A variety of computing devices are often accessed together to form a "computer network." The computer network may be a Local Area Network ("LAN") that access devices over a small geographical area, or a Wide Area Network ("WAN") that access devices over a large geographical area. A user with a computer and a telephony device such as a modem may establish a connection to a desired computer network (e.g., the Internet, an intranet, or another computer network) using a Public Switched Telephone Network ("PSTN"). The PSTN is any of those provided by AT&T, GTE, a Regional Bell Operating Company and others comprising multiple switching offices. Access to a desired computer network (e.g., the Internet) is provided by a network access service provider (e.g., America-On-Line, Netcom, etc.), which charge a user a fee to use dedicated access equipment to provide access to the desired computer network.

A user's access request for computer network access via a PSTN originates at a local end switching office, is sent to a central switching office, one or more intermediate switching offices and finally to a remote end switching office where dedicated access equipment for the desired computer network is accessed. The computer network typically has one or more dedicated Remote Access Servers ("RAS") that are connected to the end switching office to provide network access. The one or more dedicated RAS are connected to one or more trunks that provide an interface to the PSTN. The one or more dedicated RAS provide access to one computer network service provider (e.g., America-On-Line ("AOL"), Microsoft Network, Netcom, etc.) in a local service area. A dedicated RAS includes multiple telephony devices such as banks of modems, trunks and other telephony devices that provide connections to the one computer network from a PSTN.

An end office, and then a dedicated RAS receives incoming calls from the PSTN and forwards them to a computer network to provide network access. A dedicated RAS provides computer network access by receiving incoming calls from the PSTN via trunks. A dedicated RAS does not provide any telephonic switching capabilities, since this functionality is provided by the PSTN.

There are a number of problems associated with using a dedicated RAS connected to a PSTN to provide access to the Internet, an intranet and other computer networks. An access request from a user to a computer network passes through multiple switching offices, an end office, a RAS and a login server to provide access to a computer network such as the Internet or an intranet. There may be congestion at any of the multiple switching offices, the end office, the RAS and/or the login server. In addition, network paths between the switching offices, may be out-of-service and require additional routing, which in turn may cause additional congestion.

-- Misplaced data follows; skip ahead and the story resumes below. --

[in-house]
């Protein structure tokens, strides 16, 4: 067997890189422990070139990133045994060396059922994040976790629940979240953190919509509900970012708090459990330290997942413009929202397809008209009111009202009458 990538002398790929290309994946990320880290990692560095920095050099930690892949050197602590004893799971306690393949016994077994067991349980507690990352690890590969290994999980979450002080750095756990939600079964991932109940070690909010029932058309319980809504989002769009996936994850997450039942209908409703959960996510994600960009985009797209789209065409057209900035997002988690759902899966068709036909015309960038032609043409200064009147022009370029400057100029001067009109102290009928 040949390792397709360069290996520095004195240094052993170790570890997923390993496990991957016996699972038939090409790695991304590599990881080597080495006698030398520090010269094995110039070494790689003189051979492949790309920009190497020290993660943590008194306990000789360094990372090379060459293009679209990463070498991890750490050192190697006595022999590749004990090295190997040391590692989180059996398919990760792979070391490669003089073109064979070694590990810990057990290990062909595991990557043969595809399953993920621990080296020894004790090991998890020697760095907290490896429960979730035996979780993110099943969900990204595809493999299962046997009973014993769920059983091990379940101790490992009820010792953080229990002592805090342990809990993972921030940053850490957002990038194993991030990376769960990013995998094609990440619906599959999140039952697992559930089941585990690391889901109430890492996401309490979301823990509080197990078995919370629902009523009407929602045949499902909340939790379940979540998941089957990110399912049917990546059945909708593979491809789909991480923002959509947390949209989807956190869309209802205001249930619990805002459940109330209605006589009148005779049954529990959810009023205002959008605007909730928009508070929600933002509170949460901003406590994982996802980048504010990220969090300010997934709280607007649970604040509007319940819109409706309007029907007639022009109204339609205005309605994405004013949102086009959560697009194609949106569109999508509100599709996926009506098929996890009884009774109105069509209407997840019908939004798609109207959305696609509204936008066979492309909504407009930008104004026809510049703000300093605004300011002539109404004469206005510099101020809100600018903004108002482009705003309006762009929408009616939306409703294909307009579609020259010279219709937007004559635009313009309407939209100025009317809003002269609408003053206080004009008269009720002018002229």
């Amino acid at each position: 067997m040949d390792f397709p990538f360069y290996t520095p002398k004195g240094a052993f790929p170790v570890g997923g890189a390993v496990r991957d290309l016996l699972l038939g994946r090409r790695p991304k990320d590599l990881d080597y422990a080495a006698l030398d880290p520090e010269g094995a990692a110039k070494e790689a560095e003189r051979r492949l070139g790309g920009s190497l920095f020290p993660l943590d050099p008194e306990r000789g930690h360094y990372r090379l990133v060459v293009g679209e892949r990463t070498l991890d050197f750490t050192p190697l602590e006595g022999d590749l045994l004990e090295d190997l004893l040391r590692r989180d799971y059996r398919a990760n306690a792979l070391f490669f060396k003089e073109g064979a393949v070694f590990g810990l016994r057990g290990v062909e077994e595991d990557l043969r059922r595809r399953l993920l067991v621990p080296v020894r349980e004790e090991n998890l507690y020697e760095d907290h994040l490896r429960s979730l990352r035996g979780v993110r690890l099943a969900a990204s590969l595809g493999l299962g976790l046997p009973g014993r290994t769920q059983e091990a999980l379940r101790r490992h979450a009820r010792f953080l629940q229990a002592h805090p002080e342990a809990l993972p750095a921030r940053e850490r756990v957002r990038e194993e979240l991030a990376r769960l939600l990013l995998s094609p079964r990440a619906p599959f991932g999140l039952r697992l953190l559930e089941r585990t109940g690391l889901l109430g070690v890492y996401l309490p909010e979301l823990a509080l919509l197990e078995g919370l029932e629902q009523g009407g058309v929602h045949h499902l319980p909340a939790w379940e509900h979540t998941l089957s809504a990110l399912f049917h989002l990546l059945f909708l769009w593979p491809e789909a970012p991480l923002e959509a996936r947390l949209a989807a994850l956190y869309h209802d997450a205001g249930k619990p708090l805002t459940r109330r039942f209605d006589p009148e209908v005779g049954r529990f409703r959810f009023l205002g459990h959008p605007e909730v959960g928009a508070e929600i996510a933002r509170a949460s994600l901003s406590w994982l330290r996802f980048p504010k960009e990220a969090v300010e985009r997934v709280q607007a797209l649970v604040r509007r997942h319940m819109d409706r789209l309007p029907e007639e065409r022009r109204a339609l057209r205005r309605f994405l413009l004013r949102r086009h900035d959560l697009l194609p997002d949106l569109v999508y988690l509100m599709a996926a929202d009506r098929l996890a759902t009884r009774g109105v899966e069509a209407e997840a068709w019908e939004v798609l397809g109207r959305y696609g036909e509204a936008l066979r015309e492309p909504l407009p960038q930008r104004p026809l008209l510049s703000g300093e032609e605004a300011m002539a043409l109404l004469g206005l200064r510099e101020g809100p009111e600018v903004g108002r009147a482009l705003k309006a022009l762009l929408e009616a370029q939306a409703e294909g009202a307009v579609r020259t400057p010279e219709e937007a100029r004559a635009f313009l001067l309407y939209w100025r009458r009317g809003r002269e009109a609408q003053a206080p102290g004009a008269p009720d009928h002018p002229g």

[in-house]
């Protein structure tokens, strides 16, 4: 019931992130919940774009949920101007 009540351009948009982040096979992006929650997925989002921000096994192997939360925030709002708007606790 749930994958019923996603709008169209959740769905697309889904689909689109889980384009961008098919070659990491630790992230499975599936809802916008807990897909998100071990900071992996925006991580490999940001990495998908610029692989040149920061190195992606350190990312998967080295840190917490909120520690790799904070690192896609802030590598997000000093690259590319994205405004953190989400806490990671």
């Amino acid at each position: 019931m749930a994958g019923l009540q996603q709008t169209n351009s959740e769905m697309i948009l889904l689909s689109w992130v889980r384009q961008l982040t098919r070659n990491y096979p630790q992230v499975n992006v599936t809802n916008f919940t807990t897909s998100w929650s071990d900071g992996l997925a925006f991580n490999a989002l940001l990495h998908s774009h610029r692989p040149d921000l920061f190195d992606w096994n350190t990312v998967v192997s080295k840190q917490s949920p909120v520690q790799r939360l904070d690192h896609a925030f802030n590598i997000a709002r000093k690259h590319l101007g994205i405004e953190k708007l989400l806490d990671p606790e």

An end switching office connected to a dedicated RAS must provide enough capacity to handle its normal telephonic load as well as requests for the dedicated RAS. This includes allocating a certain number of resources including switching capacity, dial numbers, ports and trunk capacity in the switching office for the dedicated RAS. This limits the ability of the switching office to allocate additional dial numbers, ports, trunk and switching capacity to users and leaves dial numbers and ports allocated to the dedicated RAS unused or under used during certain periods.

Dial-up numbers used for a dedicated RAS access are assigned local dial-up numbers on a switching office connected to the dedicated RAS. The dial-up numbers for a computer network with a dedicated RAS cannot be recognized as direct intelligent network calls or direct wireless calls in a PSTN. This limits access to a computer network through a local dial-up number and makes it difficult for a mobile or wireless computer user to access a computer network outside of their home area.

In addition, a network access service provider must have one or more dedicated RAS connected to an end office in each local area that they provide network access service. For example, if a network service provider allowed customers in the 312, 414, and 608 area codes to access a computer network, an end office in the 312, 414, and 608 area codes would have one or more dedicated RAS to provide network access for users. This is very expensive for a network service provider, especially if the network service provider operates nationwide or world-wide as one or more dedicated RAS are required for at least one end office in multiple local areas.